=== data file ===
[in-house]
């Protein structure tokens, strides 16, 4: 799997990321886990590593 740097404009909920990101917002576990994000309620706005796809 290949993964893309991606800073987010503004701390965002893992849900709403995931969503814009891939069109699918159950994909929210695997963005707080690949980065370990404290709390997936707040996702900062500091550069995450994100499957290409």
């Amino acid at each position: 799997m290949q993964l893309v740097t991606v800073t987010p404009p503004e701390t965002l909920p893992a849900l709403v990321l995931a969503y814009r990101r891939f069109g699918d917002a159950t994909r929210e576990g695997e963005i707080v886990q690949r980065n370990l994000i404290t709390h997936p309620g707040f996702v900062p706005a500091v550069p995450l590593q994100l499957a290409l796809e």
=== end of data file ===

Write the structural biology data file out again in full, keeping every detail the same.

[in-house]
């Protein structure tokens, strides 16, 4: 799997990321886990590593 740097404009909920990101917002576990994000309620706005796809 290949993964893309991606800073987010503004701390965002893992849900709403995931969503814009891939069109699918159950994909929210695997963005707080690949980065370990404290709390997936707040996702900062500091550069995450994100499957290409």
């Amino acid at each position: 799997m290949q993964l893309v740097t991606v800073t987010p404009p503004e701390t965002l909920p893992a849900l709403v990321l995931a969503y814009r990101r891939f069109g699918d917002a159950t994909r929210e576990g695997e963005i707080v886990q690949r980065n370990l994000i404290t709390h997936p309620g707040f996702v900062p706005a500091v550069p995450l590593q994100l499957a290409l796809e």